Jul. 4—MARIETTA — The country has a choice to make, U.S. Sen. Raphael Warnock said in a talk to the Cobb County Democratic Committee on Saturday.
Warnock, D-Georgia, was the keynote speaker at the party's annual Herb Butler Fourth of July picnic held at IAM Local Lodge 709 in Marietta, a barbecue that saw a parade of candidates and elected officials turn out and speak.
Independence Day weekend is a time to remember the American story and how the country is knit together "by a grand and noble idea," Warnock told the crowd.
The Fourth of July, he said, is the American family's reunion, and "all families have a complicated story."
Warnock said he was thinking of the speech Frederick Douglass gave prior to the Emancipation Proclamation, titled "The Meaning of July Fourth for the Negro."
"And he said it was yours not mine. And he didn't say that out of any lack of sense of patriotism. But he said it because he was wedded to that grand American ideal that 'we hold these truths to be self evident.' Thomas Jefferson said that all men — and he meant men — that all men are created equal. That they are endowed by their creator with certain inalienable rights. And he didn't mean all men. Some men."
Yet the wonderful thing about it, Warnock said, is Jefferson put the right words on the paper, language which Martin Luther King Jr. called 'noble words, sublime words etched into eternity.'"
Visit Washington today and you will see the Jefferson Memorial, "with the complicated history that it represents," Warnock said, "the way in which it pushed us closer toward our humanity."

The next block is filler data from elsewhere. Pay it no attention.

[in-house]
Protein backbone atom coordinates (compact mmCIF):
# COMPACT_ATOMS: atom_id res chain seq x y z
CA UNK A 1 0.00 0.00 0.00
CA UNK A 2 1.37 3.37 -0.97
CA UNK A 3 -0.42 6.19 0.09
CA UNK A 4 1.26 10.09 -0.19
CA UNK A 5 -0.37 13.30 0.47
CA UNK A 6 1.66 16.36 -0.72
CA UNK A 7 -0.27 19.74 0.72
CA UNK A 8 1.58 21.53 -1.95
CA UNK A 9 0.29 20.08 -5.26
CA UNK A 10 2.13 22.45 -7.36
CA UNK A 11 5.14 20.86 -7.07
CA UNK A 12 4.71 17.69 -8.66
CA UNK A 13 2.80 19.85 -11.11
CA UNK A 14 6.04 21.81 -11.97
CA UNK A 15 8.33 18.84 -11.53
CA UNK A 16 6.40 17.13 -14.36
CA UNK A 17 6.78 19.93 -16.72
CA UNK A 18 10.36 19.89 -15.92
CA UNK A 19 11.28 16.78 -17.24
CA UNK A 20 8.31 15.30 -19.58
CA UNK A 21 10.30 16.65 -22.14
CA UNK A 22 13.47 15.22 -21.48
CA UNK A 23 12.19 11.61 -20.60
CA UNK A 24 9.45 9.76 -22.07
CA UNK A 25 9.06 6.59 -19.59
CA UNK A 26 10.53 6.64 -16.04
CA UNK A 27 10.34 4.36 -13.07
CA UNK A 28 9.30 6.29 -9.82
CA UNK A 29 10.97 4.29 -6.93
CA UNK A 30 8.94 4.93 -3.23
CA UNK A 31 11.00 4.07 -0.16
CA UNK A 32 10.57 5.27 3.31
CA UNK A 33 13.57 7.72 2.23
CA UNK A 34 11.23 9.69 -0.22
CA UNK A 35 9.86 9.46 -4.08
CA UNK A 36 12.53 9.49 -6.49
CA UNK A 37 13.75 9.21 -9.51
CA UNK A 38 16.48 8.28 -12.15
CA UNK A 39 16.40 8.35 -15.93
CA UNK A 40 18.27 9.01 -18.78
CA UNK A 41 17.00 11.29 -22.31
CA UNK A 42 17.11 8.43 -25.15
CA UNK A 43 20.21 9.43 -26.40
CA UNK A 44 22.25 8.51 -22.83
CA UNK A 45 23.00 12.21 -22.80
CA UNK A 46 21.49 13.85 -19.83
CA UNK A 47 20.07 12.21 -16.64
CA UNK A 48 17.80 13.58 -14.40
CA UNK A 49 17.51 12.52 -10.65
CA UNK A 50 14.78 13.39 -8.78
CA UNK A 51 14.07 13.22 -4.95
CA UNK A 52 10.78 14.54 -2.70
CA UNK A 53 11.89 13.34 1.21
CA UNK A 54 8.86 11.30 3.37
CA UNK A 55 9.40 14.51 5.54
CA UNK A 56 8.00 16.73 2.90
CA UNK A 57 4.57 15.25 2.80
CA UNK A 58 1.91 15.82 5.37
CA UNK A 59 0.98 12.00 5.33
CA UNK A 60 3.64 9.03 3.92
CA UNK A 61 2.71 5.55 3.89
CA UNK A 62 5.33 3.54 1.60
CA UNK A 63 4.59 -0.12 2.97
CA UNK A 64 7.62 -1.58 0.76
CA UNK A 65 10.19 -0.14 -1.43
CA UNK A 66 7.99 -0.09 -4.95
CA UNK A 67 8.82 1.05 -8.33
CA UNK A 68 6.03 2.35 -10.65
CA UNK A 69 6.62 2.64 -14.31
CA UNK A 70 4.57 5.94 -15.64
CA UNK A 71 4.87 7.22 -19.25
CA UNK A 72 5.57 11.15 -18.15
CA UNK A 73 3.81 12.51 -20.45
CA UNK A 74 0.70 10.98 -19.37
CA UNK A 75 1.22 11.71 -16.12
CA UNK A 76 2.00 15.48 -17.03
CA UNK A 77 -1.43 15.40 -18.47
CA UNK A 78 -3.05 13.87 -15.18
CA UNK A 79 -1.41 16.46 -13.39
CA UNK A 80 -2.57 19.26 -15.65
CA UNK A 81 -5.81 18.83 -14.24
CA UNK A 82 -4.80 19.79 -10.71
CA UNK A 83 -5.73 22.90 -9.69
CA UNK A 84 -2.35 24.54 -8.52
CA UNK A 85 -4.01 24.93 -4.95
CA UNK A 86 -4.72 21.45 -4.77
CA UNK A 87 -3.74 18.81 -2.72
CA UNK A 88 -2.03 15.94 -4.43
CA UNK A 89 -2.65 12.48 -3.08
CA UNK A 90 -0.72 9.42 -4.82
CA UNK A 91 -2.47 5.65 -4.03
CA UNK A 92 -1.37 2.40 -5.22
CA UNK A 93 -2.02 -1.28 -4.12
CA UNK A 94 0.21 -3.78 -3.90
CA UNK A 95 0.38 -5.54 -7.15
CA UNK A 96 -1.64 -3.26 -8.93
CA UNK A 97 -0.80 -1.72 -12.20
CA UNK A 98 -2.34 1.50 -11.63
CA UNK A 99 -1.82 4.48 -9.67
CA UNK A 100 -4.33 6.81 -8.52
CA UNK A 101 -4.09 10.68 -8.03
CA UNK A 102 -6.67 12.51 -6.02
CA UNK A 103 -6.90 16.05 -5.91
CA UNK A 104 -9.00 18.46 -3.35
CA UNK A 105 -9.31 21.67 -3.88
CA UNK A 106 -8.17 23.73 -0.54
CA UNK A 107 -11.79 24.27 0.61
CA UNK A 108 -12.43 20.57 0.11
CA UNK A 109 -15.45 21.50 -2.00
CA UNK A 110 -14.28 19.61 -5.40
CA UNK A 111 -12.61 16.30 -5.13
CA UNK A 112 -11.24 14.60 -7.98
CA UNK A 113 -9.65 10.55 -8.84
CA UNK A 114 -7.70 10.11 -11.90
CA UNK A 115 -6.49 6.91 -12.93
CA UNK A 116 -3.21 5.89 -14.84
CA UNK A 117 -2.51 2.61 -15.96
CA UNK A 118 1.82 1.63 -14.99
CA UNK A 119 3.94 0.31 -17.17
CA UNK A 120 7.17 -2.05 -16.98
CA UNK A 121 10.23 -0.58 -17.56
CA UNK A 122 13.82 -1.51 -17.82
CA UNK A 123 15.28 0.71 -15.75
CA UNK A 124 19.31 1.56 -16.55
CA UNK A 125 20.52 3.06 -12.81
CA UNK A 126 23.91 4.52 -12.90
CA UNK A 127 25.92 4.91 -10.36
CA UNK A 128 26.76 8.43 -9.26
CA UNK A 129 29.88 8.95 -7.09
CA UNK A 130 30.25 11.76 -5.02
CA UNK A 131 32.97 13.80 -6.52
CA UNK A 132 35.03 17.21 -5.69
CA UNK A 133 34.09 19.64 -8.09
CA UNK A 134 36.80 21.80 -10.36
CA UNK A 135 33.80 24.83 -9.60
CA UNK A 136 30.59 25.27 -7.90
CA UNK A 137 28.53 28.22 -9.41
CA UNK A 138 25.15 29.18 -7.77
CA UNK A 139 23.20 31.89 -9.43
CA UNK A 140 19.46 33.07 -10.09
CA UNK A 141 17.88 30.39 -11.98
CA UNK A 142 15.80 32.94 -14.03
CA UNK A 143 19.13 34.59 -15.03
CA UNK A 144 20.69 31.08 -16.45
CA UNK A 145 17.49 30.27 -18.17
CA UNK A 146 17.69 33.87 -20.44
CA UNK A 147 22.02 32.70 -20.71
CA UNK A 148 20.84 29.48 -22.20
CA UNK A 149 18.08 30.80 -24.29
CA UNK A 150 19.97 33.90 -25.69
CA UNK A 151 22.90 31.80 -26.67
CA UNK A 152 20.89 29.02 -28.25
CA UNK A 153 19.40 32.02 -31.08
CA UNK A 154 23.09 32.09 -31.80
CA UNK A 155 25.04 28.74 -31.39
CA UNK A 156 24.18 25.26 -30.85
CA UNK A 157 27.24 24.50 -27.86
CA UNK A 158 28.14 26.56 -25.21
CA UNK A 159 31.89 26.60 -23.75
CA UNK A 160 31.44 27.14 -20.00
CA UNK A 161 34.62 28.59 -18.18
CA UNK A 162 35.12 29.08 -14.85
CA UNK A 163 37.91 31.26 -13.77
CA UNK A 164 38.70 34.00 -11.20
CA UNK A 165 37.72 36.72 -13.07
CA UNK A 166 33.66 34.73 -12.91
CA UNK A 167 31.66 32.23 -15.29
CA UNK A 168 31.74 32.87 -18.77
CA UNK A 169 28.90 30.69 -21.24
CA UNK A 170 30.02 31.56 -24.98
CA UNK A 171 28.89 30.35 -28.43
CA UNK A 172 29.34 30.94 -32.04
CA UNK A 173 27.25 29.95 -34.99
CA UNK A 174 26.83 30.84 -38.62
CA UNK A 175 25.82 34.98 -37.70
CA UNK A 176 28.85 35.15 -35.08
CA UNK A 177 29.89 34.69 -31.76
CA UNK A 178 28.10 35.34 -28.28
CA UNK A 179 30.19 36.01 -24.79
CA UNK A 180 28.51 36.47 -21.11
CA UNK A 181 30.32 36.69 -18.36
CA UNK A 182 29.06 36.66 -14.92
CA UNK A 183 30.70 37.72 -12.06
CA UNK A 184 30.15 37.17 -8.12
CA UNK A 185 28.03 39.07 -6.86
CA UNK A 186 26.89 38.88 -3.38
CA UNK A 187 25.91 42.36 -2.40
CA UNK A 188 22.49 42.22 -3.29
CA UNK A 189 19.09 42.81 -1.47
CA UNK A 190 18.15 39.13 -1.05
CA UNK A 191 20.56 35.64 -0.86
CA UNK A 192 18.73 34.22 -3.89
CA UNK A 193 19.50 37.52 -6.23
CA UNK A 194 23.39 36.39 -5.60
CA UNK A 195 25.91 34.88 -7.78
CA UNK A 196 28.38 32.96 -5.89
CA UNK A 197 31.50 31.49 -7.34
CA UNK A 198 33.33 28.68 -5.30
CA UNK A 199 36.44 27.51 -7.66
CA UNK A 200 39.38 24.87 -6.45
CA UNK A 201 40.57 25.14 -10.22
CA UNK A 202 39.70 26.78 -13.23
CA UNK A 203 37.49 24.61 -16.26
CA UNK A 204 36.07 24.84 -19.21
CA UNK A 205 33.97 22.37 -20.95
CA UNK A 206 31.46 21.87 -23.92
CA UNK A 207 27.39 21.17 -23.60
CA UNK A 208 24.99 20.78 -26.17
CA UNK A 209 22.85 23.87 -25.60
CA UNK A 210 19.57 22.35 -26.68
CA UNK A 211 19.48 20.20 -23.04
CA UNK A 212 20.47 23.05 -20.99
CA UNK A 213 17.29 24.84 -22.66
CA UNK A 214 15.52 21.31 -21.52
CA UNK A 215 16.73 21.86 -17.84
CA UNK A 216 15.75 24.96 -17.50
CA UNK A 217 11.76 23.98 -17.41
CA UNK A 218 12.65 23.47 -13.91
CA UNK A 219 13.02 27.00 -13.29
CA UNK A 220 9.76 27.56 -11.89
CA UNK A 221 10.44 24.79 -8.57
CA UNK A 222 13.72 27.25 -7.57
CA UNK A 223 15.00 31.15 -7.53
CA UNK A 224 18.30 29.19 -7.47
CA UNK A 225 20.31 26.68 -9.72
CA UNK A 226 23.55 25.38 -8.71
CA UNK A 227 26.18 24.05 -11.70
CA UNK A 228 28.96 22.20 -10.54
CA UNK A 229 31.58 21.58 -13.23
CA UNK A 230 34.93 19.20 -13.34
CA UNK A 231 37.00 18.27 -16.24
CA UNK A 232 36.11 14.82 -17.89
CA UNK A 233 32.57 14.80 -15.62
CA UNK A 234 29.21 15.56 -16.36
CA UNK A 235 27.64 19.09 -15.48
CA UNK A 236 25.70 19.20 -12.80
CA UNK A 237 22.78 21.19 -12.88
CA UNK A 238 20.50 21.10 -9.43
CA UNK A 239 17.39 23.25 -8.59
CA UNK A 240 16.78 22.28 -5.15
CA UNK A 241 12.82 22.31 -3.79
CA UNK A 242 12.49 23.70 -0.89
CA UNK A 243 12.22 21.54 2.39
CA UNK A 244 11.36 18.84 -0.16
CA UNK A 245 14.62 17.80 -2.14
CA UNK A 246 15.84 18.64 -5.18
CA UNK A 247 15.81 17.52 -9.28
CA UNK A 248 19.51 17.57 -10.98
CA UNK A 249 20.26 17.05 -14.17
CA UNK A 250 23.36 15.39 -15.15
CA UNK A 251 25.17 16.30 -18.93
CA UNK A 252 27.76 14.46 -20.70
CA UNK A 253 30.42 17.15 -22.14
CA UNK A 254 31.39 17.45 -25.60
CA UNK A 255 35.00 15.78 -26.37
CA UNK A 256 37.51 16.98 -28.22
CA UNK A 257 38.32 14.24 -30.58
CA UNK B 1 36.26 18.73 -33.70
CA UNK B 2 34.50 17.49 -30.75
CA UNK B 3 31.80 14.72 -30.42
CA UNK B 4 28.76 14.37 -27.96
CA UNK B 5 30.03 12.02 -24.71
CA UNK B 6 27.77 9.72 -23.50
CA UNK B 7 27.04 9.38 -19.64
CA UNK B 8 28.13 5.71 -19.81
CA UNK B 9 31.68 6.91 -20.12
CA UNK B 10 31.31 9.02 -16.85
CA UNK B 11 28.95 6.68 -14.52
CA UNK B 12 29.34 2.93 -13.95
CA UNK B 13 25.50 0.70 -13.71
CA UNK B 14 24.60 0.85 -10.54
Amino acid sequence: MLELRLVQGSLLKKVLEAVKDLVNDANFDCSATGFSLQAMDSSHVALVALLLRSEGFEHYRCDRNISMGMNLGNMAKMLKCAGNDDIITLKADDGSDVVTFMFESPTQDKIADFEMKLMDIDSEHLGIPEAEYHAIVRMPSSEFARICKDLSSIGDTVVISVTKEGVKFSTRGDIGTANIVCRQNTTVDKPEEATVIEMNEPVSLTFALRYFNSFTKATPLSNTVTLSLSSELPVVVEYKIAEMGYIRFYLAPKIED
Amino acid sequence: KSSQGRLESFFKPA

Staring back from the other side of the river is the statue of Martin Luther King Jr. "who is looking directly at Thomas Jefferson as if to say 'Did you mean what you said when you said what you said?' He pushed us closer toward our ideals."
The nation is now in another moment when it gets to decide which America it's going to be. Who would have thought, Warnock said, that Georgia would elect two Democrats who flipped the U.S. Senate, sending the state's first Black senator and first Jewish senator to that august body.
Somewhere in Glory, he said, King and Rabbi Abraham Joshua Heschel, who used to march together, were smiling.
The morning after his victory over U.S. Sen. Kelly Loeffler, R-Georgia, Warnock said all the morning news shows wanted to interview him. He was feeling pretty good after a hard-fought campaign and knew he had arrived when he landed on "The View" with Whoopi Goldberg. That was the morning of January 6.
"And by lunch time the other side of our complicated American family story against which Rabbi Heschel and King and so many others were doing battle, righteous battle, the ugly side of that history tried to reassert itself," he said. "The most violent assault on our Capitol since 1812. Police brutalized. People died. Racist and anti-Semitic signs pushed through our Capitol. All driven by 'the big lie' that they stole the election."
The premise behind 'the big lie,' as everyone knows, is that certain people don't count and shouldn't get to determine the country's future, Warnock said.
"The pushback against this new America that's emerging in Cobb County with your increasing diversity, and your diversity is your strength," he said. "And so here's where we are. We can talk about this deal and that deal, and I don't mind talking about that — that's important. We can talk about the policy that matters, but what really matters is the soul of the country. What matters is the character of the country. Here we are somewhere between January 5 and January 6."